23.08.2020 07:48 am

At Pets Lets we are all about pets and London property. Therefore, we have quickly noted a real correlation between puppy and property prices. Human nature is to see an opportunity and make the most of it. If you want something, you have to ‘pay’ for it.

Residential Property Market

Particularly in London, affordability has been an issue for a while. As a nation we are heading more towards the European model of renting more than property ownership. Prices have over the years been steadily and sometimes rapidly increasing. The market has levelled out with Brexit and Covid 19 with a global lockdown. Getting on the housing ladder for first time buyers in particular has become problematic.

The recent announcement by the nationwide, a leading lender in the housing market has not helped. They are restricting the amount the ‘Bank of Mum & Dad can lend to their children, which although may be temporary, but for many restricts youngsters’ budgets even more. This article on BBC.com explains the rationale behind the move which other lenders have and many others will follow.

The stamp duty ‘holiday’ for first time buyers has helped a bit, but this is more a temporary measure and some sellers, with properties under £500,000, have increased sales prices to take advantage of this. The same can be said of puppy breeders.

Puppy Buyers Market

The increase in puppy prices before and since lockdown have been ‘eye watering’. Credible as well as unscrupulous breeders have been taking advantage of an opportunity, treating it as a business decision. An article in Tatler echoes these thoughts. At the height of lockdown, puppies reached dizzy levels of £10,000. Puppy price inflation has been sudden and rapid. Just like a property transaction, people have to put down a deposit on a puppy, just like you would on a rental property or exchanging on purchasing a property.

It is all about supply and demand. If you don’t pay more or agree to an increased price, then just like a property negotiation you will be ‘gazumped’. Some breeders have been decent. We know of a couple who just bought a Dachshund puppy. They agreed the price last year and then deferred it. The breeder agreed to stick with the original price despite the demand for that breed. This article from the FT sums it up. Websites such as The Kennel Club as well as Dogs Trust have been overwhelmed by the amount of web traffic enquiring about puppies Financial Times.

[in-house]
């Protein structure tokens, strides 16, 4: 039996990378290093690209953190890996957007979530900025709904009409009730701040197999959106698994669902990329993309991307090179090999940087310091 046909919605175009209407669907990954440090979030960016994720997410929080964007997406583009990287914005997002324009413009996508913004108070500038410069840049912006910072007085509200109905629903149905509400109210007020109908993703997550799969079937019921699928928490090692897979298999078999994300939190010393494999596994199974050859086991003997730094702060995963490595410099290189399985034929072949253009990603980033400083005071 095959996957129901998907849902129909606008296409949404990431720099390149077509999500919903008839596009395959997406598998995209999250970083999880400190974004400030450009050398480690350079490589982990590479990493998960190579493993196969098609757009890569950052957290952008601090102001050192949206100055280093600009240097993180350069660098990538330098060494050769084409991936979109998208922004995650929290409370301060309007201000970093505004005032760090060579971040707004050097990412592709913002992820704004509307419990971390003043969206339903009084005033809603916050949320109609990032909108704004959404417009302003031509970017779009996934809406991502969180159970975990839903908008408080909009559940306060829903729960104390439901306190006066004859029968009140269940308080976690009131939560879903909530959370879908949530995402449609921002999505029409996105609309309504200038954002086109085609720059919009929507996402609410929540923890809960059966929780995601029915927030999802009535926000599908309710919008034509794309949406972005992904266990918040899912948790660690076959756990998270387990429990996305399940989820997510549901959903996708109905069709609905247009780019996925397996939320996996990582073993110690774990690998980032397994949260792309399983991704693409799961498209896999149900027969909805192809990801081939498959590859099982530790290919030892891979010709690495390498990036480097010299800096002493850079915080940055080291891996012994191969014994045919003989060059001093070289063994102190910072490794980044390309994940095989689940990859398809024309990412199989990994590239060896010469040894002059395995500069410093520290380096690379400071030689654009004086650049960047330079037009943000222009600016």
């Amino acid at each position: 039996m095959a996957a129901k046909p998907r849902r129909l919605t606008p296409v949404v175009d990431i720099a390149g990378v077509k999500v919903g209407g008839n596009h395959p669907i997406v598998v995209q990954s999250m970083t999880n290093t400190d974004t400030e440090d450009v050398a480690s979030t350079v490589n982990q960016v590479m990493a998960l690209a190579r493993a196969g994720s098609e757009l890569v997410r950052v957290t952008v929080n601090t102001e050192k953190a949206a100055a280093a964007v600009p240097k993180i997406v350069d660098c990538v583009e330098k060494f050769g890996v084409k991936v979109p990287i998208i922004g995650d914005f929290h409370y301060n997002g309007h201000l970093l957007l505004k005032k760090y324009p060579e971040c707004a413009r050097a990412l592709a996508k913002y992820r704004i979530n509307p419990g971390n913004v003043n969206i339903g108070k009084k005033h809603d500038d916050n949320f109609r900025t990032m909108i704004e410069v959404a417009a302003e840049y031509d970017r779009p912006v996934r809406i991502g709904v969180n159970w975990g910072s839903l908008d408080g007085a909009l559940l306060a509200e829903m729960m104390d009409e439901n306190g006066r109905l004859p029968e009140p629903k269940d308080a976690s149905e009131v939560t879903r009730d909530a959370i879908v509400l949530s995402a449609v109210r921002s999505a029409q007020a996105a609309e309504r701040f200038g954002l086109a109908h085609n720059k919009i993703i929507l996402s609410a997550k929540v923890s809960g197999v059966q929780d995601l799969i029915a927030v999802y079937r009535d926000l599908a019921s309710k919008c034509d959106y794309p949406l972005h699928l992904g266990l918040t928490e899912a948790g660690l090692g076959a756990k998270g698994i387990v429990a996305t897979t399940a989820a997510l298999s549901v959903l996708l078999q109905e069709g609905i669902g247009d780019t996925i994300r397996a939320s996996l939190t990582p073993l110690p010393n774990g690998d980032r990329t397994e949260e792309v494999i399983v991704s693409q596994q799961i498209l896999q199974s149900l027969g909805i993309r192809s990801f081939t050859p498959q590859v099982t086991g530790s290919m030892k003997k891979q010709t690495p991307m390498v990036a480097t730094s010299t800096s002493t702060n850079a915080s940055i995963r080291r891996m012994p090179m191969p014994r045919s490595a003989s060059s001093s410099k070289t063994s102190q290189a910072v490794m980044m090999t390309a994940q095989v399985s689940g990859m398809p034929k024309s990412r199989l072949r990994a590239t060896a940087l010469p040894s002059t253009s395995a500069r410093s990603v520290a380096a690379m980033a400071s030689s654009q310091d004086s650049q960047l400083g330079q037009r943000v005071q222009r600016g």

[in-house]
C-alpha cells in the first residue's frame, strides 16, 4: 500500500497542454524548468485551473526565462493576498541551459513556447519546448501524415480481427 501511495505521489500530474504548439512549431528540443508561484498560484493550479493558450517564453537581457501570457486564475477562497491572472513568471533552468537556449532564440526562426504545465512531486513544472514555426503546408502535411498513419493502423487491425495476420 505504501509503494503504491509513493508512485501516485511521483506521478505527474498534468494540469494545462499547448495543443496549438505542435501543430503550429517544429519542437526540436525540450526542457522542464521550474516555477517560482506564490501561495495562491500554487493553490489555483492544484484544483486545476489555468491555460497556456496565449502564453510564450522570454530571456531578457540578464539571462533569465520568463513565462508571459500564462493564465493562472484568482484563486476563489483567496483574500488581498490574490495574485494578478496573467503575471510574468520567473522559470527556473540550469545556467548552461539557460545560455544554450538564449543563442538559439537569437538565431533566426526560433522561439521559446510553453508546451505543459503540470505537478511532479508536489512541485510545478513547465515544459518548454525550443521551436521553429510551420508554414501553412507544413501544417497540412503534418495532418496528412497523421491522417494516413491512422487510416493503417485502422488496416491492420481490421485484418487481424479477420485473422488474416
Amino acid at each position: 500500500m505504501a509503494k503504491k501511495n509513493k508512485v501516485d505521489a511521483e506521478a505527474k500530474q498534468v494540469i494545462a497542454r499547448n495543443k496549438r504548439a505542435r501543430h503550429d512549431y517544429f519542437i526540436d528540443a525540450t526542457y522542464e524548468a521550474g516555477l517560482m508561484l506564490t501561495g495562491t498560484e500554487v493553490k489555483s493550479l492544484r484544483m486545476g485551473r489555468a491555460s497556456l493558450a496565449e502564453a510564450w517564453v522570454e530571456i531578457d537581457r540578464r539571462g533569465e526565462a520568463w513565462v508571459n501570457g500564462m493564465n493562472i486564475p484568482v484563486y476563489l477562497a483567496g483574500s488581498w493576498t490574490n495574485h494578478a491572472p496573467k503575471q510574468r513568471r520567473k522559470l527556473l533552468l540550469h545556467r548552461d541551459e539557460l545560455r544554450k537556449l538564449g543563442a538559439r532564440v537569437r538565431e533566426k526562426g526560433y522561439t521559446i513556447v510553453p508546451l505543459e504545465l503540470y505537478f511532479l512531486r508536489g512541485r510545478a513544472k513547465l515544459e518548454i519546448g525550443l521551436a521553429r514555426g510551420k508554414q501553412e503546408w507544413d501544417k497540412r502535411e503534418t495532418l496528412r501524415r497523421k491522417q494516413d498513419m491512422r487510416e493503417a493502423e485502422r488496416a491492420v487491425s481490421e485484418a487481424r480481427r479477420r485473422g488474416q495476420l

Post Lockdown Puppy ‘Blues’

Campaigns for years have stressed that buying a dog, a cat or a pet in general is for ‘life’ and not just on whim. The same can be said for during the ‘lockdown’ period. How many families do we know where the children have always ‘hankered’ after a dog and have promised to walk it, clean after it and look after it. Reality is that an adult ends up looking after the dog and walking it on a daily basis. Having a dog is a commitment. Lockdown is indeed the perfect time to train a puppy as you are at home without the stresses of work, particularly if you have been furloughed. However, there have been lifestyle changes since lockdown. ‘Lockdown puppy owners’ have reacted in different ways in life beginning to return to normal

  • Keeping the dog not an option We have witnessed people returning the puppy to the breeder and it is sold to another owner. People do not think about the upheaval and how that can affect a small puppy. Others have simply given up the puppy for adoption. They don’t have time in their lives for work, everyday stresses and looking after a puppy who needs attention.